“Sometimes the effects of tools such as interest rates, their transmission effects on an informal economy like Zimbabwe will remain handicapped.”

Economost Prosper Chitambara, a senior researcher at the Labour Economic Development Research Institute Zimbabwe, said the firming of the Zambian kwacha is a vote of confidence on the government in power.

“When you look at the Zambian economy, their fundamentals and key economic indicators like inflation which has been on a downward trend and obviously that has boosted the value of the kwacha against other major currencies,” Chitambara said.

“When you look at Zimbabwe, inflation has been trending up. So it’s really a question of macro-economic stability as evidenced by inflation so inflation erodes the value of any currency.

“The measures which were announced to tame inflation haven’t been really effective largely because of lack of confidence and trust in the economy. Broad money supply growth has continued to increase, so obviously that’s a major problem—it induces excess demand and it also affects the exchange rate. Because of chronic high inflation, people that are being paid in the local currency have to look for the US dollar on the black market to store their value.”

Gift Mugano, an independent economist based in Harare, said economic developments in Zambia are anchored on positive investor sentiments.

“One of the things which have happened in Zambia which is quite encouraging is that the new government has got some goodwill and there are positive sentiments which also come with the currency and I think that they are also doing reforms which are production-oriented,” Mugano said.

“That is our challenge here in Zimbabwe. On the contrary, I think South Africa had some negative sentiments on the back of a series of scandals which are coming on the Office of the President and corruption. Coming back to us, we did the opposite of what Zambia has done. We have quite bad sentiments in terms of our politics, because of the toxic environment which we have—the arrests which are happening to MPs. It’s not a good thing.”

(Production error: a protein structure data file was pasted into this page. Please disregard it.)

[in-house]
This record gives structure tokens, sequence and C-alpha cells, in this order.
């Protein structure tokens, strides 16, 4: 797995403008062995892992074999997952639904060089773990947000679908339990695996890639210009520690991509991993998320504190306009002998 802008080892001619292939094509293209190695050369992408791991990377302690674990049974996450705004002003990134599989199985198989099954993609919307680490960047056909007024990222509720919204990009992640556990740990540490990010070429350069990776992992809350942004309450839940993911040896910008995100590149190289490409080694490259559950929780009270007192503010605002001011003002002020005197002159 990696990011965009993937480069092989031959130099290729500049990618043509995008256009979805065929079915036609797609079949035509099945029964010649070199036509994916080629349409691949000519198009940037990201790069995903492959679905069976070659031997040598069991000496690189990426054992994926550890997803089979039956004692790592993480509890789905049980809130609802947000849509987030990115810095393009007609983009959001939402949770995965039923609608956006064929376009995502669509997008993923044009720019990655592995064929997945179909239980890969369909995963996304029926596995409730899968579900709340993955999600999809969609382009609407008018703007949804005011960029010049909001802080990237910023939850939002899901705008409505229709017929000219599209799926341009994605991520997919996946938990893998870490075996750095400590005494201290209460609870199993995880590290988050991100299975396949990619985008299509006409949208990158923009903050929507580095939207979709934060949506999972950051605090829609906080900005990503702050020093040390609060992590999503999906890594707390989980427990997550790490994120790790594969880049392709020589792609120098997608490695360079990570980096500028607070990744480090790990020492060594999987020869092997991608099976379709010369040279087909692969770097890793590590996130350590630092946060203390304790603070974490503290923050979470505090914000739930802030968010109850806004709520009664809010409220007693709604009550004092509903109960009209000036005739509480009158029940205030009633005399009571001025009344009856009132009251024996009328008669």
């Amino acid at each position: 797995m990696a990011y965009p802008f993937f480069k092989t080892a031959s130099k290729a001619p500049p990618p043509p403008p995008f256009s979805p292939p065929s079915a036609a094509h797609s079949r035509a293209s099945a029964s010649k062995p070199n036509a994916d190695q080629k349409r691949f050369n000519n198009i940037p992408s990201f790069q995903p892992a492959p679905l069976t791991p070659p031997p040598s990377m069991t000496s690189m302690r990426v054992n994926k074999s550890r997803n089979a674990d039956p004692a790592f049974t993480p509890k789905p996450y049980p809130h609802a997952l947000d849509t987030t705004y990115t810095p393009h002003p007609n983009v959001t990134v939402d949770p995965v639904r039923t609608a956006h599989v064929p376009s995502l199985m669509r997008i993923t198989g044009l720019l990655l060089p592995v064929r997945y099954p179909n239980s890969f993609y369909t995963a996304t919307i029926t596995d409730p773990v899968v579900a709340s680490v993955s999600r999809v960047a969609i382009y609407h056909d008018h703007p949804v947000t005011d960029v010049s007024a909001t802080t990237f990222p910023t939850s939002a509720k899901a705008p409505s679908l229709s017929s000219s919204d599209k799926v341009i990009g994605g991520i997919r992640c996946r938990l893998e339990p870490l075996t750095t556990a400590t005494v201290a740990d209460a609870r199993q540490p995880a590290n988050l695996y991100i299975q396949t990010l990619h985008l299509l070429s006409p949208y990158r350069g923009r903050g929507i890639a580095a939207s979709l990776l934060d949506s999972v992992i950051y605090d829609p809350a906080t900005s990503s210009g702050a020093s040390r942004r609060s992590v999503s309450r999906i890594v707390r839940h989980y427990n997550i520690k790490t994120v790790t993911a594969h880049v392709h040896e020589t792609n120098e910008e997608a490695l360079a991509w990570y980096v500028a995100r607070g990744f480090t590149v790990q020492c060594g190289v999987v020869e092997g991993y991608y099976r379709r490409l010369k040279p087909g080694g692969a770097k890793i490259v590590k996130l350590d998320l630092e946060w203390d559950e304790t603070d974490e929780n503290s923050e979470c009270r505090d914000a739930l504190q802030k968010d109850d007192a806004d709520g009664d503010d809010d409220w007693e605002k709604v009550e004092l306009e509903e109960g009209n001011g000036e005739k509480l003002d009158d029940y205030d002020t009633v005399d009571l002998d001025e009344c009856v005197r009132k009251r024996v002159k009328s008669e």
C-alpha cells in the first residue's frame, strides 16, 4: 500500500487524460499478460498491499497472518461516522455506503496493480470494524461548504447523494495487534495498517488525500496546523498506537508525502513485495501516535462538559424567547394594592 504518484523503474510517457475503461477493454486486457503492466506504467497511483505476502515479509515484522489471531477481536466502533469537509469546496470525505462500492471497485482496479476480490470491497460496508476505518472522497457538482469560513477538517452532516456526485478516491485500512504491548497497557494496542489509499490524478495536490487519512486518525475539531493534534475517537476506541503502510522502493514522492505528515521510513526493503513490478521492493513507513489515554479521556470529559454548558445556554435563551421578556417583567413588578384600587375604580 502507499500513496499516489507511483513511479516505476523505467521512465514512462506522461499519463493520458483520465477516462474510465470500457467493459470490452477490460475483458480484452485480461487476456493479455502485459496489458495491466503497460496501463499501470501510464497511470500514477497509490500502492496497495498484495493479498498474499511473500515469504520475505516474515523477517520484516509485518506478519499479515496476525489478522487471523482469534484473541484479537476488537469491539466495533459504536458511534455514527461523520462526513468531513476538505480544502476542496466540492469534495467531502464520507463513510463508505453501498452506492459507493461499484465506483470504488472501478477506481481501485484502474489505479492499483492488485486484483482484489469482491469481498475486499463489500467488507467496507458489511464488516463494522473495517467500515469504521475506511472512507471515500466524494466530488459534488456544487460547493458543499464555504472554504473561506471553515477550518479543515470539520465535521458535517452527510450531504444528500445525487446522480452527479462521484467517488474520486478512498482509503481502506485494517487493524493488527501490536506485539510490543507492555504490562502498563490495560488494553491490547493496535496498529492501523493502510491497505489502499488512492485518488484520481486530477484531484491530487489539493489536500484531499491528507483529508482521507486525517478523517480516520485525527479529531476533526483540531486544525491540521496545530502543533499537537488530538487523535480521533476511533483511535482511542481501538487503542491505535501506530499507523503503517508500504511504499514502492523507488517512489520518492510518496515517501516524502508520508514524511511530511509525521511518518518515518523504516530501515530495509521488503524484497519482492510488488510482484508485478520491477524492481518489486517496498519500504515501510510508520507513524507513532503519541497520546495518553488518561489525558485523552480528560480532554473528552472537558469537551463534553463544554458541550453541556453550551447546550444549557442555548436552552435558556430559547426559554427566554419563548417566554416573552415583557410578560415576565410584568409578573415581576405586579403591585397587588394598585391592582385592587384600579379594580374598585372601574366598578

He said excessive money supply growth has resulted in many Zimbabweans ditching the domestic currency for the US dollar.

“Also to note is that the major driver of our currency depreciation is excessive money supply, he said.

“In as far as I’m concerned the biggest demand of foreign currency is no longer the import demand but it is now demand for value preservation where everyone who has local currency will just have to overload it and buy foreign currency. That will kill the local currency and that is the major challenge that we face. But also suffice to say that who is in the black market? It’s the contractors. That’s why you even saw the Finance minister

issuing a statement saying don’t go and buy money from the black market. We have been saying this issue as economists since time immemorial, but they were not listening to us. But they are now saying it and writing statements to that effect.”

Finance minister Mthuli Ncube this week threatened to blacklist government contractors that are using their local currency balances to drive parallel market movements. This week, the local dollar was trading at US$1: ZW$403 on the official market compared to US$1:ZW$800 on the parallel market.

Without confidence, policy consistency and reforms, it will be a matter of when the local currency will be jettisoned, not if, analysts contend. – Zimbabwe News Hawks